One good - One notBud's Big Blue
Before writing these observations, I reread Jim’s original post on Labuan and its 19th century forgeries. Sure enough, some of my stamps are forgeries. The purple 8 cent (above and on Page 1) is clearly forged, and badly. The poor Queen suffers considerable distortion. Even her picture frame fails to approximate the genuine. So, well after the scans shown below were made, the forgery was banished to the supplement page and replace by a more credible example.
One might think that the simple line drawings used for making the early lithographs and engravings would be easily forged. But they aren’t. A line drawing has many tricky parts, such as the original artist sometimes using a solid line for a change of plane and other times an implied line. Forgers almost always get it wrong. So, the 8 cent Queen’s cheeks, as shown, look flat and the forger gave her a chin dimple, while in the genuine example the cheeks appear rounded and there is no dimple. Shading lines on the back of the 8 cent Queen’s neck are shaky, a characteristic sometimes labeled “criminal tremors.” Moreover, all lines are generally thicker and smudged on the fake -- all clues that forensic handwriting experts quickly notice.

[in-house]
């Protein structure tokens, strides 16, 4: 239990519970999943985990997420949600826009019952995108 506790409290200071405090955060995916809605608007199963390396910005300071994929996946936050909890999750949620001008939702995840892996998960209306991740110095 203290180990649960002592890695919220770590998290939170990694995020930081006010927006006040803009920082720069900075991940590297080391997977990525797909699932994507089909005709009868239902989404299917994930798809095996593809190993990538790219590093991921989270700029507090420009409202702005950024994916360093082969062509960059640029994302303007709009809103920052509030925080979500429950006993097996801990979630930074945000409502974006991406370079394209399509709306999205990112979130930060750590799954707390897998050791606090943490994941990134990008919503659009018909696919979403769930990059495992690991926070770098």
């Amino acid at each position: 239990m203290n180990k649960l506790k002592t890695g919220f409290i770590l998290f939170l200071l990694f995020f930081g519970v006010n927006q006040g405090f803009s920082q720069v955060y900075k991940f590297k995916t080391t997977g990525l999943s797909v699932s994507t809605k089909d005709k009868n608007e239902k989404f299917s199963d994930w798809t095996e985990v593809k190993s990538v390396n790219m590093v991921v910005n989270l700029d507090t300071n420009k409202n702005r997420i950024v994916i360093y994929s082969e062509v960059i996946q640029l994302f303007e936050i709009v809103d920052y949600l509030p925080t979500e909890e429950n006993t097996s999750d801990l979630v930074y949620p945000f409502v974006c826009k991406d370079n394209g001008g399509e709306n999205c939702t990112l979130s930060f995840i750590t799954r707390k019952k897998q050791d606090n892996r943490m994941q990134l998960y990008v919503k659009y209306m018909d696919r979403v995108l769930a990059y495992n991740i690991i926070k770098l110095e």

The supplement pages show additional comparisons of forged and genuine stamps.
The 1902-3 series featuring an approximation of the British crown (Page 2, top) seems a remarkable change of pace for Labuan -- from line drawings and overprinted North Borneo stamps to highly sophisticate engravings. Among the last Labuan stamps, those with crowns have little risk of being forged.
Census: 59 in BB spaces, one tip-in, 20 on the supplement page (including forgeries).
Between the challenges of the genuine/forgery lithographed Victoria issues and the many superbly designed overprinted pictorial stamps, Labuan is a discerning collector's delight!
Labuan and Forgeries Blog Post & BB Checklist